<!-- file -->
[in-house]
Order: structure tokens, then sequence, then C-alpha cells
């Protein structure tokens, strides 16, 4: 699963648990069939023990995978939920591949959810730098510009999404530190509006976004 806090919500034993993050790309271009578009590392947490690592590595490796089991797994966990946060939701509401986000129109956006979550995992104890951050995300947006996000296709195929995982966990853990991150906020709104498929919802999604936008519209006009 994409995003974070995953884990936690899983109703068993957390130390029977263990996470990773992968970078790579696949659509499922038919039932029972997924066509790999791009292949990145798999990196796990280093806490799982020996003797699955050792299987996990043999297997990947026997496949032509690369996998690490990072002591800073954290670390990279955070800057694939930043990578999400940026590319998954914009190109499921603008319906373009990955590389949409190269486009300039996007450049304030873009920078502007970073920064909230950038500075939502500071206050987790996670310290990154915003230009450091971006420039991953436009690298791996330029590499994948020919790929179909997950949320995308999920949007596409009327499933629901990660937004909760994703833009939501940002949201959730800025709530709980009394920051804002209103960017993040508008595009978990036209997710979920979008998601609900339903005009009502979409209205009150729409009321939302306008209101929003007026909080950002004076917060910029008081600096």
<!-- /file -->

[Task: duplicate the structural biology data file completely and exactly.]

[in-house]
Order: structure tokens, then sequence, then C-alpha cells
């Protein structure tokens, strides 16, 4: 699963648990069939023990995978939920591949959810730098510009999404530190509006976004 806090919500034993993050790309271009578009590392947490690592590595490796089991797994966990946060939701509401986000129109956006979550995992104890951050995300947006996000296709195929995982966990853990991150906020709104498929919802999604936008519209006009 994409995003974070995953884990936690899983109703068993957390130390029977263990996470990773992968970078790579696949659509499922038919039932029972997924066509790999791009292949990145798999990196796990280093806490799982020996003797699955050792299987996990043999297997990947026997496949032509690369996998690490990072002591800073954290670390990279955070800057694939930043990578999400940026590319998954914009190109499921603008319906373009990955590389949409190269486009300039996007450049304030873009920078502007970073920064909230950038500075939502500071206050987790996670310290990154915003230009450091971006420039991953436009690298791996330029590499994948020919790929179909997950949320995308999920949007596409009327499933629901990660937004909760994703833009939501940002949201959730800025709530709980009394920051804002209103960017993040508008595009978990036209997710979920979008998601609900339903005009009502979409209205009150729409009321939302306008209101929003007026909080950002004076917060910029008081600096």